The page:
Kate Lyn Sheil and Eugene Kotlyarenko in "A Wonderful Cloud"

Whenever Kate Lyn Sheil is around, Eugene Kotlyarenko has a habit of making something.

“Someone asked me to make a music video and she was in town for a day, so I was like, “Oh, want to shoot something really quickly?” the writer/director recalls of the start of his working relationship with the “House of Cards” and “Sun Don’t Shine” star. “We made this music video on a cellphone, [where] she picked me up at the airport in the video, then we go back to her house and dance and hang out. Then I slip a roofie in her drink, she passes out and I… you know. Then my girlfriend comes over and we make out on top of her limp body. I edited it really quick and sent it to the label and was like, “Hey, look at this.” And they’re like, “What the fuck is this?” I was like, “This is a cool music video. You said, ‘I could do whatever I want.’” They’re like, “We can’t release this.” I was like, “All right. Whatever. Fuck it.” But I had worked with Kate, and that made me excited to say, “Oh, we can actually make a movie maybe, together.”

Eventually, Kotlyarenko would make two, the first being his experimental 2010 narrative-documentary hybrid “Skydiver,” in which the filmmaker solicited responses from his real-life friends and family, including Sheil, on his romantic troubles at the time to tell the story of a man recovering from a breakup. (He’d do so without telling most of them they’d end in a movie.) The second, “A Wonderful Cloud,” making its premiere at the SXSW Film Festival this week, is no less audacious yet considerably lighter at heart, again finding Kotlyarenko post-breakup, but after already moving on from the relationship, threatened to be potentially pulled back in when his ex (Sheil) comes to Los Angeles to dissolve the fashion business they started together.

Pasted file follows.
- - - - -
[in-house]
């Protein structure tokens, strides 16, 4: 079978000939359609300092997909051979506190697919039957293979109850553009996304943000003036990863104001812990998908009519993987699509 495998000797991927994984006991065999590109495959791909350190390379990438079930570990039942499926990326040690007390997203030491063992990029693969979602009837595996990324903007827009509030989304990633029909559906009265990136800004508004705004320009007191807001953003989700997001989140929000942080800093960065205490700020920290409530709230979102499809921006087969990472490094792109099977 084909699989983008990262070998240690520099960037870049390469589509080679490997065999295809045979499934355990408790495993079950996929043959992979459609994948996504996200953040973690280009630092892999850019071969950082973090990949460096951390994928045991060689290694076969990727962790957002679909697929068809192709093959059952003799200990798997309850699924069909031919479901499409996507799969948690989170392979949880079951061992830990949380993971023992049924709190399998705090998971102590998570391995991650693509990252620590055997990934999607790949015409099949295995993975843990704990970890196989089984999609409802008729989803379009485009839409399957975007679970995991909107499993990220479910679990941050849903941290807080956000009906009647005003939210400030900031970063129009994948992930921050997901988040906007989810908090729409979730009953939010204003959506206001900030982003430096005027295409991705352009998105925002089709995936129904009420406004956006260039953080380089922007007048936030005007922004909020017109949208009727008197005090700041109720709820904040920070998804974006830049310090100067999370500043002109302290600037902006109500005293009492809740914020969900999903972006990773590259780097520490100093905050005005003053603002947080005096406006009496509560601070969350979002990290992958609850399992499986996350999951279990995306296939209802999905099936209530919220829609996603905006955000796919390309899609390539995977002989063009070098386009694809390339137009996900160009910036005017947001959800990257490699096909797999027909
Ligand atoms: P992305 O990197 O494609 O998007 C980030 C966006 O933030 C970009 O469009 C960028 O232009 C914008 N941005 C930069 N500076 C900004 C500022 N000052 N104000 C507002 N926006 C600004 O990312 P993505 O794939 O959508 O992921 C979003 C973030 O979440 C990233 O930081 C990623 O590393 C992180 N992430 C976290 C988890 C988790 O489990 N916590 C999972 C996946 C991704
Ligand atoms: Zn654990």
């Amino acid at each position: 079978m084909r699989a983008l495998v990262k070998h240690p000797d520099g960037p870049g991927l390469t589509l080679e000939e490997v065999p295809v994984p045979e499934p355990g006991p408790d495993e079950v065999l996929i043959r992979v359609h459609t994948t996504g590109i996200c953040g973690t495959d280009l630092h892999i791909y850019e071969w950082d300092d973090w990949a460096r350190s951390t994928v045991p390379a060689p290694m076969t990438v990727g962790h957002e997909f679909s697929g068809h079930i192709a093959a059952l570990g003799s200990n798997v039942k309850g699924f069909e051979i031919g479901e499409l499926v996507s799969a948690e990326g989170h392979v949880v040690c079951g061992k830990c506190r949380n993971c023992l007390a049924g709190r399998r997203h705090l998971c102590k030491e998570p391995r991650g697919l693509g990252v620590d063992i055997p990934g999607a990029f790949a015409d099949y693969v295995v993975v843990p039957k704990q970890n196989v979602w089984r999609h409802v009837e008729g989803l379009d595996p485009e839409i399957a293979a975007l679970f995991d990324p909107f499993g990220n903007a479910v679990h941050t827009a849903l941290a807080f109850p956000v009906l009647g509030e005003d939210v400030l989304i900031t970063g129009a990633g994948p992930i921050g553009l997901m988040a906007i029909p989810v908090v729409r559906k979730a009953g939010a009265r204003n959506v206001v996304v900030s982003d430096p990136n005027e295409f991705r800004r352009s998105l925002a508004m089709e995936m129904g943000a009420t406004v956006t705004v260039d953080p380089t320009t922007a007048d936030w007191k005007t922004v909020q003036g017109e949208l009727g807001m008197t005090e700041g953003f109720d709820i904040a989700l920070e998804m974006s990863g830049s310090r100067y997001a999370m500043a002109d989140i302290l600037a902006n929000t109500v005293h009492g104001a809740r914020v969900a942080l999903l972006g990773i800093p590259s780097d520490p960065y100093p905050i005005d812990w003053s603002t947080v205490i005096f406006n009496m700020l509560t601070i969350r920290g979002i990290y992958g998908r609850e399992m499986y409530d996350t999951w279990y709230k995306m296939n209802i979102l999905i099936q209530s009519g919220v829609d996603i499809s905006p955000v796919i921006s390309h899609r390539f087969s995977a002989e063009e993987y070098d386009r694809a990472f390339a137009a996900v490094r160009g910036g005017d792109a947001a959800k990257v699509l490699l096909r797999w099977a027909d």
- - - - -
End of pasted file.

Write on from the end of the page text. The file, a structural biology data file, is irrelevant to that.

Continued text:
Told over the course of one wild July 4th weekend in the city, “A Wonderful Cloud” sees Kotlyarenko and Sheil encounter shady backroom psychics, mustache madness parties and effete Angelenos before signing their (professional) divorce papers. But this isn’t some meandering travelogue, instead infused with a sense of purpose by Kotlyarenko’s keen introspection of a relationship that’s moment may have passed. While the filmmaker says he was reluctant to make an film involving improvisation, he takes to it naturally, both with the force of personality he brings to his onscreen alter-ego also named Eugene and his strong sense for outrageous comic characters and scenarios, involving everything from a lover who takes fecal revenge when wronged, a knife-fetishizing neighbor named Vish (Vishwam Velandy), and a game of truth or dare that’s recorded for the world to hear on his radio show.

The film feels alive, likely as much due to the way it was created as the unique sensibilities of its creator, not to mention a rare and precious comic turn from Sheil, and shortly after the film’s debut in Austin, Kotlyarenko spoke of the film’s influences, its brilliant opening title sequence, and the benefits and drawbacks of an eight-day shoot, planned just a month before it commenced.

How the heck did this thing come about?

Kate visited L.A. again a month later [after the music video] and I was telling her how I was having a struggle writing a script that I had been working on. It is really hard if you’re precise and you want to make something that reads well on the page and will be a good movie, so she said, “Why don’t we make an improv movie?” Then I said, “No, that’s whack. Improv movies suck. They just don’t turn out right.” Then we started talking about why they don’t turn out right and then we said, “Well, I guess if you’re a cool and smart person and you put cool people in the movie, they’re interesting, maybe your improv movie could be good.”

John Cassavetes is a very dynamic person. He’s really insane, egomaniacal and a manipulative person who had a vision of life that wasn’t boring, so his movies turned out interesting. Mike Leigh has a very specific sensibility and he’s a critic of humanity in a very special way, so his movies are not boring. They’re insightful, so just to remember those filmmakers, as opposed to a lot of the filmmakers who are making more improvisatory-style movies now, galvanized me to become excited about the fact that we could make an improv movie. Basically, it was Kate’s challenge to me and then it happened very quickly.

Kate has said that the two of you actually did have a brief long-distance relationship, which is suggested in the film by the videos at the beginning and end of the film that were obviously shot during a different time. Was it an easy decision to include?